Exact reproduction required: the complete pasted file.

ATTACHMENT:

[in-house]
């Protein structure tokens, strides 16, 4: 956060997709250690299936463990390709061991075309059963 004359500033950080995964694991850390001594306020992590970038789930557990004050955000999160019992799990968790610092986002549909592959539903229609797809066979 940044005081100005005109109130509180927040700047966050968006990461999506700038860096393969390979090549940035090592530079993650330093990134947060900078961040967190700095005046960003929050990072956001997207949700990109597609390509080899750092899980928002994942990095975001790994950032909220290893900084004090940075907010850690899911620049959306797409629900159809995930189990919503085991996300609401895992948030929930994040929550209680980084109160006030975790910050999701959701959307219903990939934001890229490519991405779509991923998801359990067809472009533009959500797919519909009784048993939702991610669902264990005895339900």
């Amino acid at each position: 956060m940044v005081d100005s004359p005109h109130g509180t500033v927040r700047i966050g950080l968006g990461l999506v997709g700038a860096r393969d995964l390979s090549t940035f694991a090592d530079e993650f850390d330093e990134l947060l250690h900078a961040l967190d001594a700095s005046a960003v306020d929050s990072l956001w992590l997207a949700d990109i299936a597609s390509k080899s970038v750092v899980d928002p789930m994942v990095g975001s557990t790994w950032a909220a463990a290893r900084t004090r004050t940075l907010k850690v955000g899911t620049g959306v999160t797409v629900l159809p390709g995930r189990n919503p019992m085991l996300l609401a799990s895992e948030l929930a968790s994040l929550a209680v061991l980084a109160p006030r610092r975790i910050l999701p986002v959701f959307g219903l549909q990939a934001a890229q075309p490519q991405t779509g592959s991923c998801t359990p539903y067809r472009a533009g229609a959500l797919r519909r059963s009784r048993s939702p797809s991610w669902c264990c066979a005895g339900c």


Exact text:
[in-house]
């Protein structure tokens, strides 16, 4: 956060997709250690299936463990390709061991075309059963 004359500033950080995964694991850390001594306020992590970038789930557990004050955000999160019992799990968790610092986002549909592959539903229609797809066979 940044005081100005005109109130509180927040700047966050968006990461999506700038860096393969390979090549940035090592530079993650330093990134947060900078961040967190700095005046960003929050990072956001997207949700990109597609390509080899750092899980928002994942990095975001790994950032909220290893900084004090940075907010850690899911620049959306797409629900159809995930189990919503085991996300609401895992948030929930994040929550209680980084109160006030975790910050999701959701959307219903990939934001890229490519991405779509991923998801359990067809472009533009959500797919519909009784048993939702991610669902264990005895339900």
């Amino acid at each position: 956060m940044v005081d100005s004359p005109h109130g509180t500033v927040r700047i966050g950080l968006g990461l999506v997709g700038a860096r393969d995964l390979s090549t940035f694991a090592d530079e993650f850390d330093e990134l947060l250690h900078a961040l967190d001594a700095s005046a960003v306020d929050s990072l956001w992590l997207a949700d990109i299936a597609s390509k080899s970038v750092v899980d928002p789930m994942v990095g975001s557990t790994w950032a909220a463990a290893r900084t004090r004050t940075l907010k850690v955000g899911t620049g959306v999160t797409v629900l159809p390709g995930r189990n919503p019992m085991l996300l609401a799990s895992e948030l929930a968790s994040l929550a209680v061991l980084a109160p006030r610092r975790i910050l999701p986002v959701f959307g219903l549909q990939a934001a890229q075309p490519q991405t779509g592959s991923c998801t359990p539903y067809r472009a533009g229609a959500l797919r519909r059963s009784r048993s939702p797809s991610w669902c264990c066979a005895g339900c």